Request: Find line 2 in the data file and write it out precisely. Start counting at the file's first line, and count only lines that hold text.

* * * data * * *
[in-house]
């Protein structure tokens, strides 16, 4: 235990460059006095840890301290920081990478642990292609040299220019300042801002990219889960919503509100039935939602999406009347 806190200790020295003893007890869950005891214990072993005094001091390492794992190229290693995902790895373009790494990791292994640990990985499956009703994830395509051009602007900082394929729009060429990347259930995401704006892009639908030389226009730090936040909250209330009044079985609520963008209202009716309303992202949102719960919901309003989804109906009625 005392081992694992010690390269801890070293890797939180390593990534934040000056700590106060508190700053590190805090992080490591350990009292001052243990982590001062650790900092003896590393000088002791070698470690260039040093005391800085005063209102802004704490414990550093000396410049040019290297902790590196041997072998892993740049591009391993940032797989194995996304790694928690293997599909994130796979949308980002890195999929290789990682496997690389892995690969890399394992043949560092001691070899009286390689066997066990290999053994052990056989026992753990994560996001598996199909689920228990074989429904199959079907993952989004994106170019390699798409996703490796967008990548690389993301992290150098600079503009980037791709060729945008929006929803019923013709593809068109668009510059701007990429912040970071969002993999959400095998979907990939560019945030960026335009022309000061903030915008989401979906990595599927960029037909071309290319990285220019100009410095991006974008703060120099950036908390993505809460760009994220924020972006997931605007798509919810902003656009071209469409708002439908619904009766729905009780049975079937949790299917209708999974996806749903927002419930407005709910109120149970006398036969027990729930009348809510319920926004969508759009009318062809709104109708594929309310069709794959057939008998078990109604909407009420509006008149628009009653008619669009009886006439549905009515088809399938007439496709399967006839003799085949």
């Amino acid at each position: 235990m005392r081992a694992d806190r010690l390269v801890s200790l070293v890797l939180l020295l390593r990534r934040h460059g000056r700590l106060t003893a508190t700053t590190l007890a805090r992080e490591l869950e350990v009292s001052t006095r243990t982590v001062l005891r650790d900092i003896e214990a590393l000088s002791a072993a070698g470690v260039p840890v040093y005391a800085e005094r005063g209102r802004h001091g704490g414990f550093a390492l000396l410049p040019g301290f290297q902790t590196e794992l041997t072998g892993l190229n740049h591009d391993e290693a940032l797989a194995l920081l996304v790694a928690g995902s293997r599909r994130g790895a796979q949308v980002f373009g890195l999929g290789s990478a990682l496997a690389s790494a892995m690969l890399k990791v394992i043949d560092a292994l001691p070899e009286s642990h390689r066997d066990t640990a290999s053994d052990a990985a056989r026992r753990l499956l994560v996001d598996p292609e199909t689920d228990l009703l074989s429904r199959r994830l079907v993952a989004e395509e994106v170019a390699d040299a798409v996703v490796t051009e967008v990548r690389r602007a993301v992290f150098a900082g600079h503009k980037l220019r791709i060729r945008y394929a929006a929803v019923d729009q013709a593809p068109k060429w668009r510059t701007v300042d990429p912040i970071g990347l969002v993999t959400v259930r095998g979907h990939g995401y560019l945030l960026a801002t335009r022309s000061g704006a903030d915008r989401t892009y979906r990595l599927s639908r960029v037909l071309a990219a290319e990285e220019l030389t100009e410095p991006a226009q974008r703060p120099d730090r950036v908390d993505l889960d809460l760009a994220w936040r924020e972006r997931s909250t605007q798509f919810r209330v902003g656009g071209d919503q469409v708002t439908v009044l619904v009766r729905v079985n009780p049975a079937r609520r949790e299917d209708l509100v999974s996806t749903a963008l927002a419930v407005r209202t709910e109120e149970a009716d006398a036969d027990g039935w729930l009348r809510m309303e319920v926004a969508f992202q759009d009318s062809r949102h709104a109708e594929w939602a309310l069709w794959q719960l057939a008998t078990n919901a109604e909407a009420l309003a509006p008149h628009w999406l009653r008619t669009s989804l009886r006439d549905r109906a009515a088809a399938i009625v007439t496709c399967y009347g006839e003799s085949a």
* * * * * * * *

């Protein structure tokens, strides 16, 4: 235990460059006095840890301290920081990478642990292609040299220019300042801002990219889960919503509100039935939602999406009347 806190200790020295003893007890869950005891214990072993005094001091390492794992190229290693995902790895373009790494990791292994640990990985499956009703994830395509051009602007900082394929729009060429990347259930995401704006892009639908030389226009730090936040909250209330009044079985609520963008209202009716309303992202949102719960919901309003989804109906009625 005392081992694992010690390269801890070293890797939180390593990534934040000056700590106060508190700053590190805090992080490591350990009292001052243990982590001062650790900092003896590393000088002791070698470690260039040093005391800085005063209102802004704490414990550093000396410049040019290297902790590196041997072998892993740049591009391993940032797989194995996304790694928690293997599909994130796979949308980002890195999929290789990682496997690389892995690969890399394992043949560092001691070899009286390689066997066990290999053994052990056989026992753990994560996001598996199909689920228990074989429904199959079907993952989004994106170019390699798409996703490796967008990548690389993301992290150098600079503009980037791709060729945008929006929803019923013709593809068109668009510059701007990429912040970071969002993999959400095998979907990939560019945030960026335009022309000061903030915008989401979906990595599927960029037909071309290319990285220019100009410095991006974008703060120099950036908390993505809460760009994220924020972006997931605007798509919810902003656009071209469409708002439908619904009766729905009780049975079937949790299917209708999974996806749903927002419930407005709910109120149970006398036969027990729930009348809510319920926004969508759009009318062809709104109708594929309310069709794959057939008998078990109604909407009420509006008149628009009653008619669009009886006439549905009515088809399938007439496709399967006839003799085949």